The FAQ Board

This is a discussion on The FAQ Board within the A Brief History of Cprogramming.com forums, part of the Community Boards category; Originally Posted by medievalelks Anything that names an identifier using a keyword introduced by C++ (e.g. new, delete) would fail ...

  1. #16
    Devil's Advocate SlyMaelstrom's Avatar
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    Quote Originally Posted by medievalelks View Post
    Anything that names an identifier using a keyword introduced by C++ (e.g. new, delete) would fail to compile. The article I linked points out a lot more. Keep in mind that there was C code written decades before C++ was created.
    *ahem*
    Quote Originally Posted by SlyMaelstrom View Post
    The exception being, of course, the use of C++ keywords as identifiers in a C program.
    Let's make sure we read more clearly next time, thank you.

    This is, of course, true and practically it is one of the best examples of why you can't take any old C program and throw it into a C++ compiler. Things like template, new, delete, etc were certainly used as identifiers in older C programs... however, it's not an example of why one language is not a superset of another, as any superset will have a larger vocabulary than it's subset.

    ... and that link doesn't contain "a lot of examples," of C99 code that will not compile in a C++ compiler and the examples that it does provide represent code that would never be used practically unless the code was intentionally obfuscated for various reasons.

    Regardless, I will give you that the sentence shouldn't definite and should be changed... then again, I was agreeing that it should be changed since my very first post in this topic, I was simply explaining the reasoning behind the context.
    Last edited by SlyMaelstrom; 04-18-2008 at 08:35 AM.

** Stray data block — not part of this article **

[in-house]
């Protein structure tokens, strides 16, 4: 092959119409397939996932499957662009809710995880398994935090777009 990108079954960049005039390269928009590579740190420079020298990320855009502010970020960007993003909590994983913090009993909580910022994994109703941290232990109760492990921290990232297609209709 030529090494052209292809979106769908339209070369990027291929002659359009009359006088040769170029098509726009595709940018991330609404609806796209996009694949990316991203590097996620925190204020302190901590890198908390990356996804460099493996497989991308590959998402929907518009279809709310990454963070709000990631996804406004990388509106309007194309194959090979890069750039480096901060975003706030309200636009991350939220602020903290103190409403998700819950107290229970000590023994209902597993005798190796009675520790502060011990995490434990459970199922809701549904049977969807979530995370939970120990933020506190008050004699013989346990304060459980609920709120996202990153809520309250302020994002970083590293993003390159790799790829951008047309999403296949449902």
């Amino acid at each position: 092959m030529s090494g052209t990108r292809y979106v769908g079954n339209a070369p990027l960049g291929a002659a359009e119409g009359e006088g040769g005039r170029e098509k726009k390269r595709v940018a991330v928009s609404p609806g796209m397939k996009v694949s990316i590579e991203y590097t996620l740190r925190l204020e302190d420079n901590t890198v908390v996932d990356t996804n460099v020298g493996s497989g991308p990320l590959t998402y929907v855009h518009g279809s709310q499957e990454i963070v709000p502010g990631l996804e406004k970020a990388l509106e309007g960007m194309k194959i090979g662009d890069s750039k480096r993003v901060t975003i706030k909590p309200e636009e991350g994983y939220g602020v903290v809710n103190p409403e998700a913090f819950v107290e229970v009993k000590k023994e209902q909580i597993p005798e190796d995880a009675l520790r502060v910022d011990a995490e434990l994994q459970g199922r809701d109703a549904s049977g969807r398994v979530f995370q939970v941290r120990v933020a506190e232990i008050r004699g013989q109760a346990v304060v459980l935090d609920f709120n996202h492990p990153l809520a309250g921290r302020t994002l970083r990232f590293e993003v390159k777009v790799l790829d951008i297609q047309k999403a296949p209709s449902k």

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    Quote Originally Posted by Mario F. View Post
    Look medievaleks, we may agree to disagree. That's is also a good starting point.

    The problem is how you and I are reading "everything" in the context of the full post.
    I don't see any ambiguity in this statement:

    "the point was that everything that can be compiled in C can be compiled in C++."

    It is further clarified with this:

    "It was designed that way".

    Change "everything" to "much", and we can talk :-)

  3. #18
    Devil's Advocate SlyMaelstrom's Avatar
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    Quote Originally Posted by medievalelks View Post
    I don't see any ambiguity in this statement:

    "the point was that everything that can be compiled in C can be compiled in C++."

    It is further clarified with this:

    "It was designed that way".

    Change "everything" to "much", and we can talk :-)
    ...but it's basically just bickering at this point. I didn't imply to express anything more definite than the original statement (which had the clarity of using "good C program" rather than just "C program") and though I did... it was just a simple foul up of word usage. Anyway, I would appease you and change "everything" to "much", however it would kind of invalidate all of the posts that follow, so I won't, now.

    I have no problem agreeing with you that it should be changed, however I don't find the statement that "All good C programs are also C++ programs" because the term "good" is relative to its context.
    Last edited by SlyMaelstrom; 04-18-2008 at 08:42 AM.
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  4. #19
    (?<!re)tired Mario F.'s Avatar